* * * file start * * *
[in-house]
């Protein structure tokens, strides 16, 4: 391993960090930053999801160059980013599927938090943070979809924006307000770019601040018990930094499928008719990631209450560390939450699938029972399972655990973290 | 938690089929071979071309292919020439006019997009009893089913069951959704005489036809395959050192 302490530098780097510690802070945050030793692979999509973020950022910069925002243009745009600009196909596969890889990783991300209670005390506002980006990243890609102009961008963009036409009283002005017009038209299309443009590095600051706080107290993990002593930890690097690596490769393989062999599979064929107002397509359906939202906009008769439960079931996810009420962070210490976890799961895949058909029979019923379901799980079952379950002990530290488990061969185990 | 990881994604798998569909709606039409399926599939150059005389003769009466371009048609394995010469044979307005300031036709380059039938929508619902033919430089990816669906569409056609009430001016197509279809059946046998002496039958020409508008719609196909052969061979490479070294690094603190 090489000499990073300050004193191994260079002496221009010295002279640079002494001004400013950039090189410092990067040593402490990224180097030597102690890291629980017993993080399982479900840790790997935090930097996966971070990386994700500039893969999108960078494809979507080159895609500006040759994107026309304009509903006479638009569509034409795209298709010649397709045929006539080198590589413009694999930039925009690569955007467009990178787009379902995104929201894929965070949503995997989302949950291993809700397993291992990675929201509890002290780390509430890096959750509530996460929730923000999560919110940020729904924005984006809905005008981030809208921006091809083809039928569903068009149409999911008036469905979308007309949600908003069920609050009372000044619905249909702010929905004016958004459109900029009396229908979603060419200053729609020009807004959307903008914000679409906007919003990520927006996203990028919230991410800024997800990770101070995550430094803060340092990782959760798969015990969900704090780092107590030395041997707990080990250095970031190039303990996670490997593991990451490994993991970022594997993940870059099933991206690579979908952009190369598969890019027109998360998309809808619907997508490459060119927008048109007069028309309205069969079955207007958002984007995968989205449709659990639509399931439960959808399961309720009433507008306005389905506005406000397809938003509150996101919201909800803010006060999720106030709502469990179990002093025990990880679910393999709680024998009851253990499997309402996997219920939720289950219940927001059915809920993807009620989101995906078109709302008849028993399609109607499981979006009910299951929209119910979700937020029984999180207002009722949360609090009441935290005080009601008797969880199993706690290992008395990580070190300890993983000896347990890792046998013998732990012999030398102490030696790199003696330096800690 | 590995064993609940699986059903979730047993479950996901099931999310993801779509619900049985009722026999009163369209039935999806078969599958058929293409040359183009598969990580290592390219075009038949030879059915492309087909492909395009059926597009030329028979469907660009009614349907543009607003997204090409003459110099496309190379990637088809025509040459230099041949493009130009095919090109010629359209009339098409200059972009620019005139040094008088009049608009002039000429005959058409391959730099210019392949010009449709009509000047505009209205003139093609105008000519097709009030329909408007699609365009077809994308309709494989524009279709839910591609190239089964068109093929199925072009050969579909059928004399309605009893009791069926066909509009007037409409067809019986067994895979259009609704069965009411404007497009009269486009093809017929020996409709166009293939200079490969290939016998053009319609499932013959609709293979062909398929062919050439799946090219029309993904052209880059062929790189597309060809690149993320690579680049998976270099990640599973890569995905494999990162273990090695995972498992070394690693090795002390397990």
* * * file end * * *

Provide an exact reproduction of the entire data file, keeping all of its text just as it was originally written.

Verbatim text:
[in-house]
């Protein structure tokens, strides 16, 4: 391993960090930053999801160059980013599927938090943070979809924006307000770019601040018990930094499928008719990631209450560390939450699938029972399972655990973290 | 938690089929071979071309292919020439006019997009009893089913069951959704005489036809395959050192 302490530098780097510690802070945050030793692979999509973020950022910069925002243009745009600009196909596969890889990783991300209670005390506002980006990243890609102009961008963009036409009283002005017009038209299309443009590095600051706080107290993990002593930890690097690596490769393989062999599979064929107002397509359906939202906009008769439960079931996810009420962070210490976890799961895949058909029979019923379901799980079952379950002990530290488990061969185990 | 990881994604798998569909709606039409399926599939150059005389003769009466371009048609394995010469044979307005300031036709380059039938929508619902033919430089990816669906569409056609009430001016197509279809059946046998002496039958020409508008719609196909052969061979490479070294690094603190 090489000499990073300050004193191994260079002496221009010295002279640079002494001004400013950039090189410092990067040593402490990224180097030597102690890291629980017993993080399982479900840790790997935090930097996966971070990386994700500039893969999108960078494809979507080159895609500006040759994107026309304009509903006479638009569509034409795209298709010649397709045929006539080198590589413009694999930039925009690569955007467009990178787009379902995104929201894929965070949503995997989302949950291993809700397993291992990675929201509890002290780390509430890096959750509530996460929730923000999560919110940020729904924005984006809905005008981030809208921006091809083809039928569903068009149409999911008036469905979308007309949600908003069920609050009372000044619905249909702010929905004016958004459109900029009396229908979603060419200053729609020009807004959307903008914000679409906007919003990520927006996203990028919230991410800024997800990770101070995550430094803060340092990782959760798969015990969900704090780092107590030395041997707990080990250095970031190039303990996670490997593991990451490994993991970022594997993940870059099933991206690579979908952009190369598969890019027109998360998309809808619907997508490459060119927008048109007069028309309205069969079955207007958002984007995968989205449709659990639509399931439960959808399961309720009433507008306005389905506005406000397809938003509150996101919201909800803010006060999720106030709502469990179990002093025990990880679910393999709680024998009851253990499997309402996997219920939720289950219940927001059915809920993807009620989101995906078109709302008849028993399609109607499981979006009910299951929209119910979700937020029984999180207002009722949360609090009441935290005080009601008797969880199993706690290992008395990580070190300890993983000896347990890792046998013998732990012999030398102490030696790199003696330096800690 | 590995064993609940699986059903979730047993479950996901099931999310993801779509619900049985009722026999009163369209039935999806078969599958058929293409040359183009598969990580290592390219075009038949030879059915492309087909492909395009059926597009030329028979469907660009009614349907543009607003997204090409003459110099496309190379990637088809025509040459230099041949493009130009095919090109010629359209009339098409200059972009620019005139040094008088009049608009002039000429005959058409391959730099210019392949010009449709009509000047505009209205003139093609105008000519097709009030329909408007699609365009077809994308309709494989524009279709839910591609190239089964068109093929199925072009050969579909059928004399309605009893009791069926066909509009007037409409067809019986067994895979259009609704069965009411404007497009009269486009093809017929020996409709166009293939200079490969290939016998053009319609499932013959609709293979062909398929062919050439799946090219029309993904052209880059062929790189597309060809690149993320690579680049998976270099990640599973890569995905494999990162273990090695995972498992070394690693090795002390397990």